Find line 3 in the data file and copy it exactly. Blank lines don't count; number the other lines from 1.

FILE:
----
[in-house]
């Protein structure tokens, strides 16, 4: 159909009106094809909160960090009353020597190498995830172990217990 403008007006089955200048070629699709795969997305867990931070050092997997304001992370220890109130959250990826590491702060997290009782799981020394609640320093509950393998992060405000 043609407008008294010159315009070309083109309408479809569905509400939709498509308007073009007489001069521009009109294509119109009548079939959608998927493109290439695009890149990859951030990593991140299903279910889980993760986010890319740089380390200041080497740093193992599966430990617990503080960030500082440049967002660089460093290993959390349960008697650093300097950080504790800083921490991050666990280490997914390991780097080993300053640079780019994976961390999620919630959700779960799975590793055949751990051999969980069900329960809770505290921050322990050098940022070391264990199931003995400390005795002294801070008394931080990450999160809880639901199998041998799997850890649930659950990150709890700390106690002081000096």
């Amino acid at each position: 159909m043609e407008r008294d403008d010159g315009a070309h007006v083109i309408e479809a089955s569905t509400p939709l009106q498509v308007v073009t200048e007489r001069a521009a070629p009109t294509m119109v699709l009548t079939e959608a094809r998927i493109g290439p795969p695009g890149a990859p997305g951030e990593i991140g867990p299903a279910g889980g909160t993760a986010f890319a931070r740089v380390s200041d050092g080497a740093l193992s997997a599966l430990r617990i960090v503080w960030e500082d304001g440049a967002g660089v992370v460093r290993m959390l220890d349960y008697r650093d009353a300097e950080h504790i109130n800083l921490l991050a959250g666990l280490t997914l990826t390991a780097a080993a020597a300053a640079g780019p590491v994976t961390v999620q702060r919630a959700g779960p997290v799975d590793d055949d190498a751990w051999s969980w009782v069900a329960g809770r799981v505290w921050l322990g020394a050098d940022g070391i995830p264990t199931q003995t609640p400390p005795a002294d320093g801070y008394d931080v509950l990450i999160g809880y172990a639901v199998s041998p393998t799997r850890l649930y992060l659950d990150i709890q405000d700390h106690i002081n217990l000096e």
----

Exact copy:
């Amino acid at each position: 159909m043609e407008r008294d403008d010159g315009a070309h007006v083109i309408e479809a089955s569905t509400p939709l009106q498509v308007v073009t200048e007489r001069a521009a070629p009109t294509m119109v699709l009548t079939e959608a094809r998927i493109g290439p795969p695009g890149a990859p997305g951030e990593i991140g867990p299903a279910g889980g909160t993760a986010f890319a931070r740089v380390s200041d050092g080497a740093l193992s997997a599966l430990r617990i960090v503080w960030e500082d304001g440049a967002g660089v992370v460093r290993m959390l220890d349960y008697r650093d009353a300097e950080h504790i109130n800083l921490l991050a959250g666990l280490t997914l990826t390991a780097a080993a020597a300053a640079g780019p590491v994976t961390v999620q702060r919630a959700g779960p997290v799975d590793d055949d190498a751990w051999s969980w009782v069900a329960g809770r799981v505290w921050l322990g020394a050098d940022g070391i995830p264990t199931q003995t609640p400390p005795a002294d320093g801070y008394d931080v509950l990450i999160g809880y172990a639901v199998s041998p393998t799997r850890l649930y992060l659950d990150i709890q405000d700390h106690i002081n217990l000096e």